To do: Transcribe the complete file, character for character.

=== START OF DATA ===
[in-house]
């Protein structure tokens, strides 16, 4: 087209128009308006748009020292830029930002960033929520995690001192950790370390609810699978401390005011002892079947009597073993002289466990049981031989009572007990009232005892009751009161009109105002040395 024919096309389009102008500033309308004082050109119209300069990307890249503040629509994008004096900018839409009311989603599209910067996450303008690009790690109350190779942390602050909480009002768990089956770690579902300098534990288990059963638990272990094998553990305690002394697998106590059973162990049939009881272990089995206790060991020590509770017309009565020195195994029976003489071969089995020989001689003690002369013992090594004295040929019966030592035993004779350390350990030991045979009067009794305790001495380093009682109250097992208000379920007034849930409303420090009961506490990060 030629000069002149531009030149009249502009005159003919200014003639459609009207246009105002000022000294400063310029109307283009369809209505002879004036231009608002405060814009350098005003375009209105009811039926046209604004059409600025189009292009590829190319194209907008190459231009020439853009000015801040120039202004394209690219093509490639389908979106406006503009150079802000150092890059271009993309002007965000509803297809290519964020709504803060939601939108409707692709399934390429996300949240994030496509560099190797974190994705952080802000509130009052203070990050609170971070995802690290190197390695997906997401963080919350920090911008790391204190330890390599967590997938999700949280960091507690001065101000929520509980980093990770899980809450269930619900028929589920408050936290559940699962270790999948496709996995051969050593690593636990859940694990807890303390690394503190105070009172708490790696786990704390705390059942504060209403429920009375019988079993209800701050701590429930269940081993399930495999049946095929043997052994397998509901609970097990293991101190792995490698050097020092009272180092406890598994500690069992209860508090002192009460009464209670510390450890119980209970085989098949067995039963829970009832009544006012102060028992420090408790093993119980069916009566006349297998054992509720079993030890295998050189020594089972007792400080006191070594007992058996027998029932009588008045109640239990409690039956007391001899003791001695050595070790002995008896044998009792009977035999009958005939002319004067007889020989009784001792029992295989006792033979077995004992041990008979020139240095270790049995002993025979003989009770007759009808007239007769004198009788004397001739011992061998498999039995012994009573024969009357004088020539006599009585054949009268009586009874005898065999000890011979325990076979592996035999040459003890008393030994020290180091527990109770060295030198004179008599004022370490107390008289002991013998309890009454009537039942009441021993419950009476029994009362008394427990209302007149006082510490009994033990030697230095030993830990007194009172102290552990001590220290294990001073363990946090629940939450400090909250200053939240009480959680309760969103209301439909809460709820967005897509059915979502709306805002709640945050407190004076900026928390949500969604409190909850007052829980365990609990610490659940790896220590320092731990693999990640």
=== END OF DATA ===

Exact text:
[in-house]
């Protein structure tokens, strides 16, 4: 087209128009308006748009020292830029930002960033929520995690001192950790370390609810699978401390005011002892079947009597073993002289466990049981031989009572007990009232005892009751009161009109105002040395 024919096309389009102008500033309308004082050109119209300069990307890249503040629509994008004096900018839409009311989603599209910067996450303008690009790690109350190779942390602050909480009002768990089956770690579902300098534990288990059963638990272990094998553990305690002394697998106590059973162990049939009881272990089995206790060991020590509770017309009565020195195994029976003489071969089995020989001689003690002369013992090594004295040929019966030592035993004779350390350990030991045979009067009794305790001495380093009682109250097992208000379920007034849930409303420090009961506490990060 030629000069002149531009030149009249502009005159003919200014003639459609009207246009105002000022000294400063310029109307283009369809209505002879004036231009608002405060814009350098005003375009209105009811039926046209604004059409600025189009292009590829190319194209907008190459231009020439853009000015801040120039202004394209690219093509490639389908979106406006503009150079802000150092890059271009993309002007965000509803297809290519964020709504803060939601939108409707692709399934390429996300949240994030496509560099190797974190994705952080802000509130009052203070990050609170971070995802690290190197390695997906997401963080919350920090911008790391204190330890390599967590997938999700949280960091507690001065101000929520509980980093990770899980809450269930619900028929589920408050936290559940699962270790999948496709996995051969050593690593636990859940694990807890303390690394503190105070009172708490790696786990704390705390059942504060209403429920009375019988079993209800701050701590429930269940081993399930495999049946095929043997052994397998509901609970097990293991101190792995490698050097020092009272180092406890598994500690069992209860508090002192009460009464209670510390450890119980209970085989098949067995039963829970009832009544006012102060028992420090408790093993119980069916009566006349297998054992509720079993030890295998050189020594089972007792400080006191070594007992058996027998029932009588008045109640239990409690039956007391001899003791001695050595070790002995008896044998009792009977035999009958005939002319004067007889020989009784001792029992295989006792033979077995004992041990008979020139240095270790049995002993025979003989009770007759009808007239007769004198009788004397001739011992061998498999039995012994009573024969009357004088020539006599009585054949009268009586009874005898065999000890011979325990076979592996035999040459003890008393030994020290180091527990109770060295030198004179008599004022370490107390008289002991013998309890009454009537039942009441021993419950009476029994009362008394427990209302007149006082510490009994033990030697230095030993830990007194009172102290552990001590220290294990001073363990946090629940939450400090909250200053939240009480959680309760969103209301439909809460709820967005897509059915979502709306805002709640945050407190004076900026928390949500969604409190909850007052829980365990609990610490659940790896220590320092731990693999990640």